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Jan 8, 2019 | By Cameron

The Department of Community and Economic Development has awarded a $57,000 grant to the University of Pittsburgh and General Carbide Corporation to investigate effective methods of 3D printing with tungsten carbide powders. Laser sintering technologies that work well on steel and titanium alloys cause tungsten to crack; tungsten is susceptible to fractures when exposed to extreme temperature gradients.

“Additive manufacturing is increasingly adopted by industry to build highly complex metal parts, but the rapid local heating and cooling during energy beam-based 3D metal printing produces large thermal gradients which cause tungsten carbide to crack,” said Markus Chmielus, assistant professor at Pitt. “Binder jet 3D printing is more effective because it selectively joins powder particles with a binder, one microscopic layer on top of another and without any temperature fluctuations during printing.”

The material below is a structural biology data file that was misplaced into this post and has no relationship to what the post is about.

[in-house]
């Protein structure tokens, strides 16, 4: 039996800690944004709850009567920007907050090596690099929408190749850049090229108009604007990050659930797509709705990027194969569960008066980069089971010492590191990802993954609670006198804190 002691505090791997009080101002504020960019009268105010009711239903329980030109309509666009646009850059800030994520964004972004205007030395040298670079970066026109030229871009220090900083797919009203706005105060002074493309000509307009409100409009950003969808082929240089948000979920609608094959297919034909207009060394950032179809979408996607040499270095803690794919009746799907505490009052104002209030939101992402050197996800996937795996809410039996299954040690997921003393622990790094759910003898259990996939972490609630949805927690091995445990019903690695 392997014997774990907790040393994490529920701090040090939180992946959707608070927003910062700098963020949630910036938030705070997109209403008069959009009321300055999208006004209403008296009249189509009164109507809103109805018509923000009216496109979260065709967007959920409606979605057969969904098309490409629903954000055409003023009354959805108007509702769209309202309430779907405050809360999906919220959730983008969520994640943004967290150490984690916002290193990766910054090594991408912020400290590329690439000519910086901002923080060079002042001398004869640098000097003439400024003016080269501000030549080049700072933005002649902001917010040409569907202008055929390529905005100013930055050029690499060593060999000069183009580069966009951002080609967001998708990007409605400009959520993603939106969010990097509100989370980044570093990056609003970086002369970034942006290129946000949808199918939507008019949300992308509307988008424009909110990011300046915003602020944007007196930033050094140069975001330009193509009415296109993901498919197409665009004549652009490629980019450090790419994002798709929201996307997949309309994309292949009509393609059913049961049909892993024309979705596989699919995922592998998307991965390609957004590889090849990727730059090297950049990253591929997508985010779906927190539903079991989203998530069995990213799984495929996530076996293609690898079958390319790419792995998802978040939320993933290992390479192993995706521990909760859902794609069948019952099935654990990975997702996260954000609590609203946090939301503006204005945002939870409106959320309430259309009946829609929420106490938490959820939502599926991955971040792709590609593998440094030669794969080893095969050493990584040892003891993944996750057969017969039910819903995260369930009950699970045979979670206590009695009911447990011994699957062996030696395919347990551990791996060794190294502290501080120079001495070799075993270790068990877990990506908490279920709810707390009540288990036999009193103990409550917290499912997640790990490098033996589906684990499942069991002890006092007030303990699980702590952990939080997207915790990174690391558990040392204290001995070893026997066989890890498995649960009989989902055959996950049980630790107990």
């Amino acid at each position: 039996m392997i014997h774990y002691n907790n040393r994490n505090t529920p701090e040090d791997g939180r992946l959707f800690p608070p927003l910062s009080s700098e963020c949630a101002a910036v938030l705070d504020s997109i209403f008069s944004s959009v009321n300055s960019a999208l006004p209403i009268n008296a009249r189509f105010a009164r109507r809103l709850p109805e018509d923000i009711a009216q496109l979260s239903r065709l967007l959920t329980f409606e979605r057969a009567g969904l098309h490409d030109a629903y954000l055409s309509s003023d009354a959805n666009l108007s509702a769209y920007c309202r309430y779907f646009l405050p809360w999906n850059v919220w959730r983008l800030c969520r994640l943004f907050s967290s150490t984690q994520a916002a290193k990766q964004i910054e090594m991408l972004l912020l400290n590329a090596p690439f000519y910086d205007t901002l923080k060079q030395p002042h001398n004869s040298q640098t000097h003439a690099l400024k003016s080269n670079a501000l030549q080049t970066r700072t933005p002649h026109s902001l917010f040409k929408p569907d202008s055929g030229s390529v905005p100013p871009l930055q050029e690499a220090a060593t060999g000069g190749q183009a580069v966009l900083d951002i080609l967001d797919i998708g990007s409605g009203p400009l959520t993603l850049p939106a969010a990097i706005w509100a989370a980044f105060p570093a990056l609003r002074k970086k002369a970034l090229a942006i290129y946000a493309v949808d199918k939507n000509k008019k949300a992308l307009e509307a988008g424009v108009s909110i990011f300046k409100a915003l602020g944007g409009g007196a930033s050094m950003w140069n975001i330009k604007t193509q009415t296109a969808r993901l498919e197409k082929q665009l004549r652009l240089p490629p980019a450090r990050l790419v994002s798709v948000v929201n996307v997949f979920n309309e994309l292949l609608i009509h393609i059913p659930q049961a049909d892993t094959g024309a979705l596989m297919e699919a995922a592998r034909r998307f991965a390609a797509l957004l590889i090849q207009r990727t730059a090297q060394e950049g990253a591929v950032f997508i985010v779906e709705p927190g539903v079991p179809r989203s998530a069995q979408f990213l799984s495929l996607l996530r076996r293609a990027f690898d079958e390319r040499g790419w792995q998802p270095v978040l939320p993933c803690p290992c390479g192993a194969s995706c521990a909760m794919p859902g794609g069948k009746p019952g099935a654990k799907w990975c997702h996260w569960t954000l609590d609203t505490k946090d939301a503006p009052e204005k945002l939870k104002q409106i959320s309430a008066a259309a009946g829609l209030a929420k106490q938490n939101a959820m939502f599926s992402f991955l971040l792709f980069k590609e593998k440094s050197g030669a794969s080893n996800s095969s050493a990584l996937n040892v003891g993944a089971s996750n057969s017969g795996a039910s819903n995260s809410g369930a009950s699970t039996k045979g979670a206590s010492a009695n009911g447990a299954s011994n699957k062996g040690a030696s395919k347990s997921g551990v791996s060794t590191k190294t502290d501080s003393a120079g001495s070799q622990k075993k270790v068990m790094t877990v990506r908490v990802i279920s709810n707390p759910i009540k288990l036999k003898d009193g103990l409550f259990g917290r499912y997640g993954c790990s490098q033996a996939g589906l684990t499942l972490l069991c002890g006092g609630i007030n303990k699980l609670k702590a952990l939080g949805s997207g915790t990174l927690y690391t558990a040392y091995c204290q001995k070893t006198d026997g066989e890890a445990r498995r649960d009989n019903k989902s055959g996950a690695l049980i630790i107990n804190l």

The binding method requires annealing the part in a high-temp oven after it’s 3D printed, which doesn’t create temperature gradients as the heat is evenly distributed. Tungsten is incredibly hard, so being able to 3D print with the material would benefit many industries. “This research will enable General Carbide to expand our portfolio with more complex and versatile parts at a lower cost by partnering with the Swanson School and leveraging its expertise in binder jet 3D printing and additive manufacturing process optimization,” stated Drew Elhassid, Chief Metallurgist and Manager of Lab, Pressing, and Powder Production at General Carbide. “Additive manufacturing is especially useful when needed to create the most demanding but low-count parts that we wouldn’t necessarily build on a consistent basis.”

Cost sharing from General Carbide and the University’s Swanson School of Engineering will bring the total funding to $145,000.

 

 

Posted in 3D Printing Application

 

 

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